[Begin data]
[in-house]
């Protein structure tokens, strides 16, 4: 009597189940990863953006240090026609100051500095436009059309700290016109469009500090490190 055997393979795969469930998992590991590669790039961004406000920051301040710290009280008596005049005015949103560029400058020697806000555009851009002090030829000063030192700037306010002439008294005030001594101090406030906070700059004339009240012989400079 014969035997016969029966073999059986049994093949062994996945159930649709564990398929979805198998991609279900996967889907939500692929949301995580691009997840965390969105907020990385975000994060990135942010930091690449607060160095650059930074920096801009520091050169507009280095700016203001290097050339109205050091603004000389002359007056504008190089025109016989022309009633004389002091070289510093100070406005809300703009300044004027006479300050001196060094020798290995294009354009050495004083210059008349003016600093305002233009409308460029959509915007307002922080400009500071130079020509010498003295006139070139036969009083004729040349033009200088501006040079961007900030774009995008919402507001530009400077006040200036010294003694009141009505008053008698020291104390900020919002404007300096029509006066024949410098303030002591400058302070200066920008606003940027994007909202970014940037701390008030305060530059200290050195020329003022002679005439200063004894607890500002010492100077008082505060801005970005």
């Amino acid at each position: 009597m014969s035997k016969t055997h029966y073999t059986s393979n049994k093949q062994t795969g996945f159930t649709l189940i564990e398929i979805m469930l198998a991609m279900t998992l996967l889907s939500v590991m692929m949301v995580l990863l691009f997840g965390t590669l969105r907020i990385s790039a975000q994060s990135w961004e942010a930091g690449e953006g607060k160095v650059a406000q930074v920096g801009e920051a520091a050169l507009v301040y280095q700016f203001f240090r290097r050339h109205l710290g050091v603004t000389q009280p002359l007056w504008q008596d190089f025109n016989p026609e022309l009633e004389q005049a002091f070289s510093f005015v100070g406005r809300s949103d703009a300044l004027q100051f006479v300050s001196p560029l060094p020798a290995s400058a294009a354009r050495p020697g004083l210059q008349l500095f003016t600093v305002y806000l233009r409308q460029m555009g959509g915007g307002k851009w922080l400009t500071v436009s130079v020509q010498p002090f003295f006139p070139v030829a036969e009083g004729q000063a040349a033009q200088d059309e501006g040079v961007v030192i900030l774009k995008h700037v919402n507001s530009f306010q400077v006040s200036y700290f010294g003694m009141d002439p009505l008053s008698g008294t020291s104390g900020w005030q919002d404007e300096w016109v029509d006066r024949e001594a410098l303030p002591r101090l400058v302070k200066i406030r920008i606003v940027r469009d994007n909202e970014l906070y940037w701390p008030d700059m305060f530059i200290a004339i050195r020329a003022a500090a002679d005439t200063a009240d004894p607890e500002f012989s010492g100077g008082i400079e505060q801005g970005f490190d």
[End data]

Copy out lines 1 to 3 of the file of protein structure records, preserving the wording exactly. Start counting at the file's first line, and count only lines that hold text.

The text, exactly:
[in-house]
């Protein structure tokens, strides 16, 4: 009597189940990863953006240090026609100051500095436009059309700290016109469009500090490190 055997393979795969469930998992590991590669790039961004406000920051301040710290009280008596005049005015949103560029400058020697806000555009851009002090030829000063030192700037306010002439008294005030001594101090406030906070700059004339009240012989400079 014969035997016969029966073999059986049994093949062994996945159930649709564990398929979805198998991609279900996967889907939500692929949301995580691009997840965390969105907020990385975000994060990135942010930091690449607060160095650059930074920096801009520091050169507009280095700016203001290097050339109205050091603004000389002359007056504008190089025109016989022309009633004389002091070289510093100070406005809300703009300044004027006479300050001196060094020798290995294009354009050495004083210059008349003016600093305002233009409308460029959509915007307002922080400009500071130079020509010498003295006139070139036969009083004729040349033009200088501006040079961007900030774009995008919402507001530009400077006040200036010294003694009141009505008053008698020291104390900020919002404007300096029509006066024949410098303030002591400058302070200066920008606003940027994007909202970014940037701390008030305060530059200290050195020329003022002679005439200063004894607890500002010492100077008082505060801005970005």
């Amino acid at each position: 009597m014969s035997k016969t055997h029966y073999t059986s393979n049994k093949q062994t795969g996945f159930t649709l189940i564990e398929i979805m469930l198998a991609m279900t998992l996967l889907s939500v590991m692929m949301v995580l990863l691009f997840g965390t590669l969105r907020i990385s790039a975000q994060s990135w961004e942010a930091g690449e953006g607060k160095v650059a406000q930074v920096g801009e920051a520091a050169l507009v301040y280095q700016f203001f240090r290097r050339h109205l710290g050091v603004t000389q009280p002359l007056w504008q008596d190089f025109n016989p026609e022309l009633e004389q005049a002091f070289s510093f005015v100070g406005r809300s949103d703009a300044l004027q100051f006479v300050s001196p560029l060094p020798a290995s400058a294009a354009r050495p020697g004083l210059q008349l500095f003016t600093v305002y806000l233009r409308q460029m555009g959509g915007g307002k851009w922080l400009t500071v436009s130079v020509q010498p002090f003295f006139p070139v030829a036969e009083g004729q000063a040349a033009q200088d059309e501006g040079v961007v030192i900030l774009k995008h700037v919402n507001s530009f306010q400077v006040s200036y700290f010294g003694m009141d002439p009505l008053s008698g008294t020291s104390g900020w005030q919002d404007e300096w016109v029509d006066r024949e001594a410098l303030p002591r101090l400058v302070k200066i406030r920008i606003v940027r469009d994007n909202e970014l906070y940037w701390p008030d700059m305060f530059i200290a004339i050195r020329a003022a500090a002679d005439t200063a009240d004894p607890e500002f012989s010492g100077g008082i400079e505060q801005g970005f490190d």